Gluten is a complex of proteins present in barley, wheat, rye and several varieties of oats that triggers celiac disease in genetically predisposed subjects. Gluten is notoriously difficult to digest by mammalian proteolytic enzymes and therefore, proline-rich digestion-resistant peptides contain multiple immunogenic epitopes. Prolyl endopeptidases (PEP) hydrolyse internal proline residues on the carboxyl side of peptides and have been proposed for food gluten detoxification and as oral enzyme supplementation for celiacs. The aim of this study was to identify new gluten-degrading microbial enzymes with the potential to reduce gluten immunogenicity by neutralizing its antigenic epitopes. Using a gluten-degrading colony screening approach, a bacterial isolate (2RA3) displaying the highest glutenase activity was selected, characterized and its genome completely sequenced. The identification through 16S rDNA gene sequencing showed a 99,1% similarity to Chryseobacterium taeanense. Hydrolysis of gluten immunogenic peptides (GIP) was further monitored, over a 48-hour period, by colony encapsulation in gliadin-containing microspheres, followed by detection with the G12 anti-GIP monoclonal antibody. Glutenase activity was detected in the extracellular medium of 2RA3 cultures, where gel electrophoresis and gliadin zymography revealed the presence of a ~50 kDa gluten-degrading enzyme. Nano-ESI-Q-TOF of the excised active band identified 7 peptides contained in the protein product predicted for an open reading frame (ORF) in the 2RA3 genome. Based on sequence similarity to the PEP family, the new enzyme was named PEP 2RA3. The PEP 2RA3 coding sequence was PCR-amplified from C. taeanense 2RA3, cloned and expressed in Escherichia coli as a C-terminally His-tagged recombinant protein and purified by Ni-NTA affinity chromatography. The recombinant protein, with predicted molecular mass and isoelectric point of 78.95 kDa and 6.8, respectively, shows PEP activity with standard chromogenic substrates, works optimally at pH 8.0 and 30°C and remains stable at pH 6.0 and 50°C, indicating a potential use in gluten-containing food process applications. The ability of the recombinant enzyme to degrade GIP in beer into smaller peptides was confirmed.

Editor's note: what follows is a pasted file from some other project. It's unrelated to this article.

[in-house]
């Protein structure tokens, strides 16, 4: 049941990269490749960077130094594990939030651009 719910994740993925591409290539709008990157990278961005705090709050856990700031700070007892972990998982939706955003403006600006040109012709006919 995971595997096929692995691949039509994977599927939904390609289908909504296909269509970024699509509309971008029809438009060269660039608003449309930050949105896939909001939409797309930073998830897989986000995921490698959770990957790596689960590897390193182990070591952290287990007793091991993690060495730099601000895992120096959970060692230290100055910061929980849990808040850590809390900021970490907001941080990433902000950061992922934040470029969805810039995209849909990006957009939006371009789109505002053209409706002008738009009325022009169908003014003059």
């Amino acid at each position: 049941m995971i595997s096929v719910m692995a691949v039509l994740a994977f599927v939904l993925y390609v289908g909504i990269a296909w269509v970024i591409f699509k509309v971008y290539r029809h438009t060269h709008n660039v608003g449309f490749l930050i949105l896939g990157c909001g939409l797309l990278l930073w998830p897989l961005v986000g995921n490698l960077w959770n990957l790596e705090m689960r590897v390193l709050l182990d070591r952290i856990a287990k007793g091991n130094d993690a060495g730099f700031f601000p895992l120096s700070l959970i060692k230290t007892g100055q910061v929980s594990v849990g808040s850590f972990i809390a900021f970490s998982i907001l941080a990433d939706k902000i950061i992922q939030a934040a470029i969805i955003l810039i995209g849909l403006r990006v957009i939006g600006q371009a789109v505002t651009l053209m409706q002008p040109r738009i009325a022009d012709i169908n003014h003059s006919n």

Citation: Moreno Amador MdL, Arévalo-Rodríguez M, Durán EM, Martínez Reyes JC, Sousa Martín C (2019) A new microbial gluten-degrading prolyl endopeptidase: Potential application in celiac disease to reduce gluten immunogenic peptides. PLoS ONE 14(6): e0218346. https://doi.org/10.1371/journal.pone.0218346
Editor: Karol Sestak, Tulane University, UNITED STATES
Received: March 12, 2019; Accepted: May 30, 2019; Published: June 27, 2019
Copyright: © 2019 Moreno Amador et al. This is an open access article distributed under the terms of the Creative Commons Attribution License, which permits unrestricted use, distribution, and reproduction in any medium, provided the original author and source are credited.
Data Availability: All relevant data are within the manuscript and its Supporting Information files. Moreover, prolyl endopeptidase sequence data have been submitted to GenBank. GenBank accession number for our nucleotide sequence is BankIt2223827 2RA3 MK940909.